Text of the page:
Japan’s Top 10 Exports

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Exports from Japan amounted to US$625.1 billion in 2015, down -25.1% since 2011 with a -9.5% decline from 2014 to 2015. Japan’s top 10 exports accounted for 77.5% of the overall value of its global shipments.

Based on statistics from the International Monetary Fund’s World Economic Outlook Database, Japan’s total Gross Domestic Product amounted to $4.842 billion in 2015.

Therefore, exports accounted for about 12.9% of total Japanese economic output.

From a continental perspective, 58% of Japanese exports by value are delivered to other Asian countries while 23.1% are sold to North American importers. Japan ships another 12% to Europe.

Given Japan’s population of 126.9 million people, its total $625.1 billion in 2015 exports translates to roughly $4,925 for every resident in the island nation.

Japan’s unemployment rate was an estimated 3.6% in 2016.

Japan’s Top 10 Exports

Top 10

The following export product groups represent the highest dollar value in Japanese global shipments during 2015. Also shown is the percentage share each export category represents in terms of overall exports from Japan.

  1. Vehicles: US$134 billion (21.4% of total exports)
  2. Machines, engines, pumps: $117.7 billion (18.8%)
  3. Electronic equipment: $95.6 billion (15.3%)
  4. Medical, technical equipment: $35.7 billion (5.7%)
  5. Iron and steel: $27.5 billion (4.4%)
  6. Plastics: $22.5 billion (3.6%)
  7. Organic chemicals: $17.9 billion (2.9%)
  8. Ships, boats: $11.4 billion (1.8%)
  9. Oil: $11.4 billion (1.8%)
  10. Rubber: $10.3 billion (1.6%)

All of the above product categories suffered declines in value from 2011 to 2015, led by ships and boats which fell by 56.1%.

International sales for Japanese iron and steel dropped in value by 34.7%, followed by a 31.3% decrease for exported machinery and a 31.2% downward bounce for rubber.
The slowest declining category among the top 10 Japanese exports was vehicles which was down by 9.5%.


The following types of Japanese product shipments represent positive net exports or a trade balance surplus. Investopedia defines net exports as the value of a country’s total exports minus the value of its total imports.

In a nutshell, net exports is the amount by which foreign spending on a home country’s goods or services exceeds or lags the home country’s spending on foreign goods or services.

  1. Vehicles: US$114.9 billion (Down by -11.8% since 2011)
  2. Machines, engines, pumps: $58.2 billion (Down by -45.9%)
  3. Iron and steel: $21.3 billion (Down by -30.7%)
  4. Medical, technical equipment: $12.5 billion (Down by -39.4%)
  5. Ships, boats: $10.9 billion (Down by -57.6%)
  6. Plastics: $8.7 billion (Down by -42.1%)
  7. Rubber: $6 billion (Down by -18.2%)
  8. Electronic equipment: $5.4 billion (Down by -85.4%)
  9. Copper: $4.6 billion (Down by -17.1%)
  10. Other chemical goods: $4 billion (Down by -31.6%)

Japan has highly positive net exports in the international trade of automobiles. In turn, these cashflows indicate Japan’s strong competitive advantages under the vehicles product category.


Below are exports from Japan that result in negative net exports or product trade balance deficits. These negative net exports reveal product categories where foreign spending on home country Japan’s goods trail Japanese importer spending on foreign products.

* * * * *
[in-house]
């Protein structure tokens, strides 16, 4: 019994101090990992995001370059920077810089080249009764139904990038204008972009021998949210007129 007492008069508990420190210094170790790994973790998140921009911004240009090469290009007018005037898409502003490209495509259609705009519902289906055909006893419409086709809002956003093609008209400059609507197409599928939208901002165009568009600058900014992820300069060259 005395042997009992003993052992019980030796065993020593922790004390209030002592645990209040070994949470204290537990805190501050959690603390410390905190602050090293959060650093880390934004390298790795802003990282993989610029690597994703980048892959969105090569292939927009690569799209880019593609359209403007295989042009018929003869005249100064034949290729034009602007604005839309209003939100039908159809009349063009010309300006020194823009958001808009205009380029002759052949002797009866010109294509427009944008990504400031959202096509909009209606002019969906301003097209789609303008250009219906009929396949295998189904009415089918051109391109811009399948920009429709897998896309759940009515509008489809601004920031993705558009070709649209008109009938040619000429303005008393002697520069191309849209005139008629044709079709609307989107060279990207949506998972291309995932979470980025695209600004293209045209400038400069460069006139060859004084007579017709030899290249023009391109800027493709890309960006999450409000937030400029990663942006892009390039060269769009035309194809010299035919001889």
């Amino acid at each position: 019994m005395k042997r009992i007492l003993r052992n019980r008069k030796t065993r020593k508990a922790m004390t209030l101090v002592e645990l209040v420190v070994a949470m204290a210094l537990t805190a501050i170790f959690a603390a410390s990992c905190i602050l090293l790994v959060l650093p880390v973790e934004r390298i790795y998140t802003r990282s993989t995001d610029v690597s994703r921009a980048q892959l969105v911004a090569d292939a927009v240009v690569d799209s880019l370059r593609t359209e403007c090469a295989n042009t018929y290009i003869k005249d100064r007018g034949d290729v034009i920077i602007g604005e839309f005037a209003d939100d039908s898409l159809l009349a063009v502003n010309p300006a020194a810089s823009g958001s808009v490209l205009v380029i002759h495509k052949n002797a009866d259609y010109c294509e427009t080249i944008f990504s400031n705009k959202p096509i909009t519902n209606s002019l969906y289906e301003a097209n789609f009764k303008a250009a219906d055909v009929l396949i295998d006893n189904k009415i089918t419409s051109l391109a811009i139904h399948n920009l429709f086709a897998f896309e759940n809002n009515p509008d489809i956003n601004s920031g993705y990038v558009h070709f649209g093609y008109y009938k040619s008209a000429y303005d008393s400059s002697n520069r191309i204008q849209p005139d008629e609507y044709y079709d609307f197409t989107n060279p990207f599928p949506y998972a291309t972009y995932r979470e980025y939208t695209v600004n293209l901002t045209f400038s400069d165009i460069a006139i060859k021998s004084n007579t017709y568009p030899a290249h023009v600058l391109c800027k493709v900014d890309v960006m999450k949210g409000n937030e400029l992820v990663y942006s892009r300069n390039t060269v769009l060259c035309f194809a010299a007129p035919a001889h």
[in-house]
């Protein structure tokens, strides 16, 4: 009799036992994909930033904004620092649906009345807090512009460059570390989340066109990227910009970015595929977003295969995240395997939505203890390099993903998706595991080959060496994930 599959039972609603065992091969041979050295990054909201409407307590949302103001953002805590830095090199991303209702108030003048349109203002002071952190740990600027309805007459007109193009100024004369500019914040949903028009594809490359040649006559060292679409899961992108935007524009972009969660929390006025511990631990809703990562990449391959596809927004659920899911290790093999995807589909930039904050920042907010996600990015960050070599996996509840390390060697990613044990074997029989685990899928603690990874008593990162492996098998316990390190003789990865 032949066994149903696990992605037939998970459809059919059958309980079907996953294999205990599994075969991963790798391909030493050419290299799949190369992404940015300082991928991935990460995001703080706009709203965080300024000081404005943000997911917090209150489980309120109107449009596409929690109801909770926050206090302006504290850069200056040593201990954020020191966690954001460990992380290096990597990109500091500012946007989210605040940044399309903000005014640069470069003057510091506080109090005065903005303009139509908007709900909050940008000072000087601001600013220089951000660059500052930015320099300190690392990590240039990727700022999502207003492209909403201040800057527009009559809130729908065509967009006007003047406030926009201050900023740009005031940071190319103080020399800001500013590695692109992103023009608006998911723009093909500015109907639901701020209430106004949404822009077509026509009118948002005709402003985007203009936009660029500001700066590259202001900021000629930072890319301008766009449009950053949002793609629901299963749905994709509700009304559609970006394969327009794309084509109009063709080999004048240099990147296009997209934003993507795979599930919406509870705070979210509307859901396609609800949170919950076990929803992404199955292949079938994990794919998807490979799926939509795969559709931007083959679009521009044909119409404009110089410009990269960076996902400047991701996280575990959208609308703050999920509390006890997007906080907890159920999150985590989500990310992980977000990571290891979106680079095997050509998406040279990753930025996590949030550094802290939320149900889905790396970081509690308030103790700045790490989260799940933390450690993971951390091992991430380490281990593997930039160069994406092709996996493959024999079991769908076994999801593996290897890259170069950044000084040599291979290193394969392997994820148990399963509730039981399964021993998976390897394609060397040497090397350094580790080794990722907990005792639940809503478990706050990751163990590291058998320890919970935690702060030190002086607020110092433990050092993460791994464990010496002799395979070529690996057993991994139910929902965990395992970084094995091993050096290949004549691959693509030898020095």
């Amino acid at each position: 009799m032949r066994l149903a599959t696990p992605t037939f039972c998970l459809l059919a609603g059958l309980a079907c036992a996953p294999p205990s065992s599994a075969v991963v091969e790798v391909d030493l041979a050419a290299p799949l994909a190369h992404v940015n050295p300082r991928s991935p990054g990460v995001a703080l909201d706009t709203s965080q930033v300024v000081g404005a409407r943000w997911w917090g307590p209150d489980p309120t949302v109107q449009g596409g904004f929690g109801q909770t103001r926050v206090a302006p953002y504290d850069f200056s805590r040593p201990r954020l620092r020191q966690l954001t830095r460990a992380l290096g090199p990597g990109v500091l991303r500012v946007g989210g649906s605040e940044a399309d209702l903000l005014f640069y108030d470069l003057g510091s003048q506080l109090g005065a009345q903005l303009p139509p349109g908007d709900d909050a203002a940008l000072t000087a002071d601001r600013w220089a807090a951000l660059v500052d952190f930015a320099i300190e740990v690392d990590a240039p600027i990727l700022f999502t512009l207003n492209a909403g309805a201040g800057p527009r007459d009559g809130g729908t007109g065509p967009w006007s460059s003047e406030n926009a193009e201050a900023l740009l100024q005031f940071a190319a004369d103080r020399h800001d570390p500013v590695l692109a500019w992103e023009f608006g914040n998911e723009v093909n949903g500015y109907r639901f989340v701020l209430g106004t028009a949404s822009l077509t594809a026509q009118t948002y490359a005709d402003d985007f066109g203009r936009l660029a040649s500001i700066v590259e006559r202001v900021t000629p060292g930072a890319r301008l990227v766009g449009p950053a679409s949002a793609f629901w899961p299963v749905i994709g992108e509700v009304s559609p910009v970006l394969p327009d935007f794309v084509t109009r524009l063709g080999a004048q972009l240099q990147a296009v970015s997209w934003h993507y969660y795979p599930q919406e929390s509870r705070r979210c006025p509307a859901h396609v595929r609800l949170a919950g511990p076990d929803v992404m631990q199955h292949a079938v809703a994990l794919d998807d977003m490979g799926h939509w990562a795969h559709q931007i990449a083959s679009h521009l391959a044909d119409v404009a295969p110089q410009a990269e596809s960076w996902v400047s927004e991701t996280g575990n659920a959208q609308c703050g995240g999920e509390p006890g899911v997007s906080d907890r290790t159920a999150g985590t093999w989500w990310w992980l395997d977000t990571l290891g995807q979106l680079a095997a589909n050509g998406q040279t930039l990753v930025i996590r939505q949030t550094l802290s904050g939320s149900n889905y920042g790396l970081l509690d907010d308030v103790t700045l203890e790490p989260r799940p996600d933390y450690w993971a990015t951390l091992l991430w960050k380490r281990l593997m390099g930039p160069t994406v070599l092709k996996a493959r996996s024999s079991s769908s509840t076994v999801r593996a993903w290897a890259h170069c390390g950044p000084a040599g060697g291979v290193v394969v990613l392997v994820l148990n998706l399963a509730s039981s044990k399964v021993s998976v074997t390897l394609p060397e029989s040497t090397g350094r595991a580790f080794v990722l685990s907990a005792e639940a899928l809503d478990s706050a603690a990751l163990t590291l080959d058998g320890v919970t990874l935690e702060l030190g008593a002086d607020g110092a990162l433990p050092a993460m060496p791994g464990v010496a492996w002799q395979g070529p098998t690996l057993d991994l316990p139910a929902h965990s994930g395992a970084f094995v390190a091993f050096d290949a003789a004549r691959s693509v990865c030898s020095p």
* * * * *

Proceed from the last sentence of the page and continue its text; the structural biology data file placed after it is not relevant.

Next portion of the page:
1. Oil: -US$139.6 billion (Down by -46% since 2011)
  2. Ores, slag, ash: -$20.8 billion (Down by -46.2%)
  3. Pharmaceuticals: -$19.7 billion (Up by 21.9%)
  4. Clothing (not knit or crochet): -$13.3 billion (Down by -14.8%)
  5. Knit or crochet clothing: -$13.2 billion (Down by -12.4%)
  6. Wood: -$9.9 billion (Down by -20.7%)
  7. Fish: -$8.9 billion (Down by -27.9%)
  8. Meat: -$8.5 billion (Down by -17.3%)
  9. Furniture, lighting, signs: -$6.6 billion (Up by 13.3%)
  10. Cereals: -$5918.1 million (Down by -38.5%)

Japan has highly negative net exports and therefore deep international trade deficits for crude oil, an essential driver for growing the Japanese economy.

These cashflow deficiencies clearly indicate Japan’s competitive disadvantages in the international fossil fuel market, but also represent key opportunities for Japan to improve its position in the global economy through focused innovations.


Japanese Export Companies

Wikipedia lists many of the larger international trade players from Japan:

  • Toyota Motor (cars, trucks)
  • Japan Tobacco (tobacco)
  • Denso (automotive parts)
  • Canon (business products, supplies)
  • Takeda Pharmaceutical (pharmaceuticals)
  • Hitachi (electronics)
  • Fanuc (industrial products)
  • Panasonic (electronics)
  • Astellas Pharma (pharmaceuticals)
  • Nippon Steel (iron, steel)
  • Mitsubishi Electric (electrical equipment)

According to global trade intelligence firm Zepol, the following companies are also examples of leading Japanese exporters for 2014:

  • Honda Motor (vehicles, automotive parts)
  • Nissan Motor (vehicles, automotive parts)
  • Kubota (tractors, excavators, other heavy equipment)

Japan’s capital city is Tokyo.

Please note that the results listed above are at the 2-digit Harmonized Tariff System code level.

See also Capital Facts for Tokyo, Japan, Japan’s Top 10 Major Export Companies, Japan’s Top Import Partners, Top Japanese Trade Balances and Highest Value Japanese Export Products

Research Sources:
International Monetary Fund, World Economic Outlook Database (GDP based on Purchasing Power Parity). Accessed on January 30, 2016

The World Factbook, Country Profiles, Central Intelligence Agency. Accessed on January 30, 2016

Trade Map, International Trade Centre. Accessed on January 30, 2016

Investopedia, Net Exports Definition. Accessed on October 22, 2015

Wikipedia, List of Companies of Japan. Accessed on October 22, 2015

Zepol’s company summary highlights by country. Accessed on October 22, 2015